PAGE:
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Thought Leadership Sustainable Communities

ULI Atlanta Member Spotlight: Malory Atkinson, Co-founder and Managing Partner of Shear Structural and Chair of ULI Atlanta’s Women’s Leadership Initiative (WLI)

Urban Land Institute

We spoke with Atkinson about how a stint at a tech startup led her to starting Atlanta’s only female-led structural engineering firm, her love for all things ULI and how she serves her neighbors in unexpected ways.

Malory Atkinson isn’t afraid to stand out in a crowd.

Maybe it’s her penchant for vintage style. Or, maybe it’s her unique backgrounds in both construction and engineering operations. Either way, she has learned to embrace what makes her different — and how to leverage these to her advantage.

As a co-founder and managing partner at Shear Structural, Atkinson blends her experience in technical, marketing, business development plus a stint at a tech startup to carve her own niche in Atlanta’s real estate industry.

From even a quick glance at Shear Structural’s website, the first impression is clear: this isn’t your stereotypical engineering firm — and that is by design.

There’s a well-populated Instagram page that illustrates the diverse employees and vibrant company culture. And the brightest beacon of change? The C-suite is all female. 

STRENGTH IN NUMBERS

In fact, Shear is the only 100% women-owned and women-managed structural engineering firm in the state of Georgia. In 2017, Atkinson co-founded the company alongside fellow managing partners, Karen Jenkins and Holly Jeffreys. 

“We made a conscious effort to not have the name of the company be our last names,” Atkinson said. “We felt that was a little too traditional for us and could be something that makes employees not feel quite as much of a level of ownership with the firm. Shear isn’t just the three of us, it’s our whole team.”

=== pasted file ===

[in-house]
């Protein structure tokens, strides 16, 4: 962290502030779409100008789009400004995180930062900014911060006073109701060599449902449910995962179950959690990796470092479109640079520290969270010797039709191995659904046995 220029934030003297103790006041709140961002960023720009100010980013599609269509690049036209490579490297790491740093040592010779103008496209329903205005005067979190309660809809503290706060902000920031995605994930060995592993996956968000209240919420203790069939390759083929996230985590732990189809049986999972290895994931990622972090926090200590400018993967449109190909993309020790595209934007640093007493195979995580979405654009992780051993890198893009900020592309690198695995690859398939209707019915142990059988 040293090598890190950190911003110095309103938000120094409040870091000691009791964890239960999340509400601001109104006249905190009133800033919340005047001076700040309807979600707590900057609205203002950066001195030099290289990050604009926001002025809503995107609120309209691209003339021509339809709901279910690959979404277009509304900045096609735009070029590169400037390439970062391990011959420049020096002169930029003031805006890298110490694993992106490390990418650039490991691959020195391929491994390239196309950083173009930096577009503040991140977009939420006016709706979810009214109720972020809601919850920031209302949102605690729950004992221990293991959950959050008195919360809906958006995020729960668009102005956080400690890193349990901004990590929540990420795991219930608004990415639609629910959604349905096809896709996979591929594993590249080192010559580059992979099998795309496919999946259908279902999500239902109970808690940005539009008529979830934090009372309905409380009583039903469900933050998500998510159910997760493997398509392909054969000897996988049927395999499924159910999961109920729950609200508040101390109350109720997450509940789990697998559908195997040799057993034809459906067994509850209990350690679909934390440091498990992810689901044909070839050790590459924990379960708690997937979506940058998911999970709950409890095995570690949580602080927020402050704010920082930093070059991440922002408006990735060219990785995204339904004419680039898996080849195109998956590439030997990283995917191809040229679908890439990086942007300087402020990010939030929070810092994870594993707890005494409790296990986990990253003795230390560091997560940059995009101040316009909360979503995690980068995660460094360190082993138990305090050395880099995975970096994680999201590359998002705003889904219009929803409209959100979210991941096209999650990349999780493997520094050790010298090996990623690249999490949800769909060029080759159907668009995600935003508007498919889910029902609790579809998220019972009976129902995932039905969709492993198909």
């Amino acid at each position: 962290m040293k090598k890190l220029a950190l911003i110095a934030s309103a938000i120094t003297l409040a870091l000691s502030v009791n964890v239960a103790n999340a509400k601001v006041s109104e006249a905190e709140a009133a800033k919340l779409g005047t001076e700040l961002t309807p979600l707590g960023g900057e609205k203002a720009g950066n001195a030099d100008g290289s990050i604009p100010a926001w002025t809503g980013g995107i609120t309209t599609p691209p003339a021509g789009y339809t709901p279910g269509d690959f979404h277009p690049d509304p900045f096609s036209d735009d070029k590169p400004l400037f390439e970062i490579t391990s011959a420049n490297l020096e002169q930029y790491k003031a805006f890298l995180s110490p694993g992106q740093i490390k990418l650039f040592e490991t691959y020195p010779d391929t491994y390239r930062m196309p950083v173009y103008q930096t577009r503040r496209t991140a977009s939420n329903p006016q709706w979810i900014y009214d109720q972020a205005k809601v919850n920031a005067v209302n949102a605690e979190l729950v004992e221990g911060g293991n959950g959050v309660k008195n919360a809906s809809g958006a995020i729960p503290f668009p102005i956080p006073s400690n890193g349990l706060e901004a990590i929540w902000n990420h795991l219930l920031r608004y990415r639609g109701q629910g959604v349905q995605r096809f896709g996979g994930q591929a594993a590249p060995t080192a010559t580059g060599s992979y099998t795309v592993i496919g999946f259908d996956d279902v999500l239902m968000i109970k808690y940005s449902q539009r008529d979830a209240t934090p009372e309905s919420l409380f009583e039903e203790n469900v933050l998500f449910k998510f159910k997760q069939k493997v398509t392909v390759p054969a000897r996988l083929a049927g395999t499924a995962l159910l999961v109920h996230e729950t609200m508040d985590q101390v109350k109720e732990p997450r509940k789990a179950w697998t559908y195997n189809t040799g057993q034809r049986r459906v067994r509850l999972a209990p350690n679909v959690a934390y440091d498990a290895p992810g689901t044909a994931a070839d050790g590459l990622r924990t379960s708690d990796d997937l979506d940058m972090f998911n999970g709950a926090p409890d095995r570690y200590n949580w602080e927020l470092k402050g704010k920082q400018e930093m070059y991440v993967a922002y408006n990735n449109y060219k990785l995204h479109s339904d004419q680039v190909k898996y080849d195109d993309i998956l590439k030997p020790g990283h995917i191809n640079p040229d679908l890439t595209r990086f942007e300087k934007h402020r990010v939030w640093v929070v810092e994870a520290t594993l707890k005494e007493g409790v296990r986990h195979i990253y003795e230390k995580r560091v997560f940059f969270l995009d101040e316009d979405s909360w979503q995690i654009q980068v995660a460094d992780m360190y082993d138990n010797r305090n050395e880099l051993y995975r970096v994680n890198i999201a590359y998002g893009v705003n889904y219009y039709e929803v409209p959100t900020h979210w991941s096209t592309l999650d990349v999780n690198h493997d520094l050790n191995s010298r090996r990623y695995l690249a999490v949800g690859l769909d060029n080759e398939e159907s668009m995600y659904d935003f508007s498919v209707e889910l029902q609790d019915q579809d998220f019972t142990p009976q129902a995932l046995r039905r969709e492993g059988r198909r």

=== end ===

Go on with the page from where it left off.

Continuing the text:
They also made the conscious effort to be as diverse as possible. “We have an opportunity to show that a structural engineering firm, from the leadership down, can look very different than people think — and prove we can be successful,” she said. “To some people, it’s just refreshing to be different and to look different.”

They’re proud to hold a Minority/Female Business Enterprise (“M/FBE”) certification with Fulton County, a Female Business Enterprise (FBE) with the City of Atlanta, and a Women-Owned Small Business (WOSB) certification with the Small Business Administration. 

While they may be small, they are certainly mighty. The firm’s leaders have been around the block for years, focused solely on providing dedicated structural engineering services to architects, contractors, institutions, developers, and communities throughout the Southeast. Odds are you would recognize their past work for and at major Atlanta institutions including Georgia Tech, Georgia State University, Westside Provisions District, Ponce City Market, Krog Street Market and 1375 Peachtree, among others.